Remembering Those Who Brought Coco's Soundtrack To Life
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Remembering Those Who Brought Coco's Soundtrack To Life

Although the Oscar-nominated song “Remember Me” will be celebrated at the upcoming Academy Awards, it is important to recognize the talents of those who brought the rest of the films beautiful soundtrack to life.

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Remembering Those Who Brought Coco's Soundtrack To Life
Screenshot Via YouTube

With the Academy Awards right around the corner, we continue to celebrate the talents that brought together some of the best cinematic experiences in the 2017 season. Among those nominees are the composers and performers who brought stories to life through the music they created. Nominated this year for Best Original Song are Kristin Anderson-Lopez and Robert Lopez for their song “Remember Me” from Disney/Pixar’s Coco. The duo, who won the accolade previously for “Let It Go” from Disney’s Frozen, brought the song to life by modeling the film’s central musical motif after Mexican songs of the 30s and 40s. The song evolves throughout the film as the tune is reinvented from a “bolero-ranchero style” to a “quiet ballad” sung by the talents of Benjamin Bratt, Gael García Bernal, and Anthony Gonzalez as well as Marco Antonio Solís and Luis Ángel Gómez Jaramillo who voice Ernesto de la Cruz and Miguel in the Spanish translation of the film.

However, the beauty of Mexico that is represented in the film’s soundtrack and the score is not solely the work of this Oscar-winning duo. In fact, the two are only credited for the nominated song. Although the remainder of the film’s music will not be recognized on March 4th at the Oscars, it is important to know who we owe thanks to for creating a musical world that celebrates the culture and musical stylings of Mexico.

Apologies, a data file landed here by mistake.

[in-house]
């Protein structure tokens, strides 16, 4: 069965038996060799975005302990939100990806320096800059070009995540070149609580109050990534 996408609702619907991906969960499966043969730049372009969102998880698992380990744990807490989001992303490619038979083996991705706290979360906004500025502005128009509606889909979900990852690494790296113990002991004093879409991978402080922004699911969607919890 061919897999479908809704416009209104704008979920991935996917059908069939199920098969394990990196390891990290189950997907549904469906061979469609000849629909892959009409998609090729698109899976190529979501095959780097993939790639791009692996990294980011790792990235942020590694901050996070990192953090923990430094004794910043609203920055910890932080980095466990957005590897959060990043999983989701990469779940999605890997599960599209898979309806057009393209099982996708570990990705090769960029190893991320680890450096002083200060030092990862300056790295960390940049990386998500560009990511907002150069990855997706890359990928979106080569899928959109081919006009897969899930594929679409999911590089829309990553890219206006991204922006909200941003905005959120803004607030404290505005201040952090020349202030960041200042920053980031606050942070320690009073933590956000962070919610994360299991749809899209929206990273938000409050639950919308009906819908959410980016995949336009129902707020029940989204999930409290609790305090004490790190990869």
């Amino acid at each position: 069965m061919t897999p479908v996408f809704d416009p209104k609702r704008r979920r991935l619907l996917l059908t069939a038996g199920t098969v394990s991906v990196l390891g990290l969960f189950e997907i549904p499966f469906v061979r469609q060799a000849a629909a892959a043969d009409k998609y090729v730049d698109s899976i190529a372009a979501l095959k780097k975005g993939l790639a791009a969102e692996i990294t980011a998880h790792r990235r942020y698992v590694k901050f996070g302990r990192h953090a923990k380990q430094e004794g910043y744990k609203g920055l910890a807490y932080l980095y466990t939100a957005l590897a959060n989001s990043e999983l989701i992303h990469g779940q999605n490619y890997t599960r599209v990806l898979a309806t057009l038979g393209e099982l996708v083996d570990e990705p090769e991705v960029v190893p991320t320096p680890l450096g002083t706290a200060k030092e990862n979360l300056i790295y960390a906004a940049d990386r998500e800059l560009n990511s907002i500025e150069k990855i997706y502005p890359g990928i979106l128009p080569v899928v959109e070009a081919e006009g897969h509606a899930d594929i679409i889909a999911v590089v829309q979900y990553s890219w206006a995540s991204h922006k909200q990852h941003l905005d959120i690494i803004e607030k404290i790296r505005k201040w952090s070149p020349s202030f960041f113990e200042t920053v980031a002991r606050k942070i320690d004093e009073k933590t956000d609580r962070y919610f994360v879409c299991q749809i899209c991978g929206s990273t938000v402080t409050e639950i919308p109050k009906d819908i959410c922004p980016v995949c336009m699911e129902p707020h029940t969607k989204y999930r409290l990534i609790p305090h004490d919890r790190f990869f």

Germaine Franco is a Mexican-American film composer who worked on Coco as a music producer, composer, arranger, and orchestrator. Her family comes from Chihuahua and Durango and she was raised on the border of El Paso, Texas. Although the film is scored by Michael Giacchino (composer of Pixar’s The Incredibles, Ratatouille and Up, for which he won an Oscar), Franco was brought onto the project two years prior to Giacchino by filmmakers to help build “an authentically Mexican musical landscape for the movie.” Her involvement in the project included copious amounts of research which she accumulated in the absence of Giacchino who was on temporary leave at the time to score Rogue One: A Star Wars Story. She visited numerous cities in Mexico, focusing on the native professional musicians “who were raised listening to the traditional Mexican music they now play, and who learned entirely through sound instead of the classical instruction.” Franco went looking for what she calls the “sonic texture” which pertains to the musical details that can be heard or seen in the background which, combined with Pixar’s innate talent for detail, creates specificity to the world of the film. In her observations of musicians throughout Mexico, Franco and the Pixar team took videos from all angles of the músicos in order to perfectly replicate the fingering patterns and capture other sufficient details. The animation team was then able to use the footage to create realistic musicians, adding to the “texture” of each scene.

While she did not write the Oscar-nominated “Remember Me,” Franco’s first contribution to the film was arranging and orchestrating the song. From there she began penning the other musical moments in the film including “Everyone Knows Juanita,” “Un Poco Loco,” “The World Es Mi Familia,” and “Proud Corazón” with co-director and screenplay writer Adrian Molina. Her involvement with Giacchino emerged as she began to source his music, arranging and editing his work as needed. One of the main goals for Franco when creating the film’s soundtrack was capturing the various genres in Mexican music. She wanted to look “beyond mariachi and the bombastic crooning of De la Cruz” and incorporate elements of jarocho style, banda, and trío romántico music.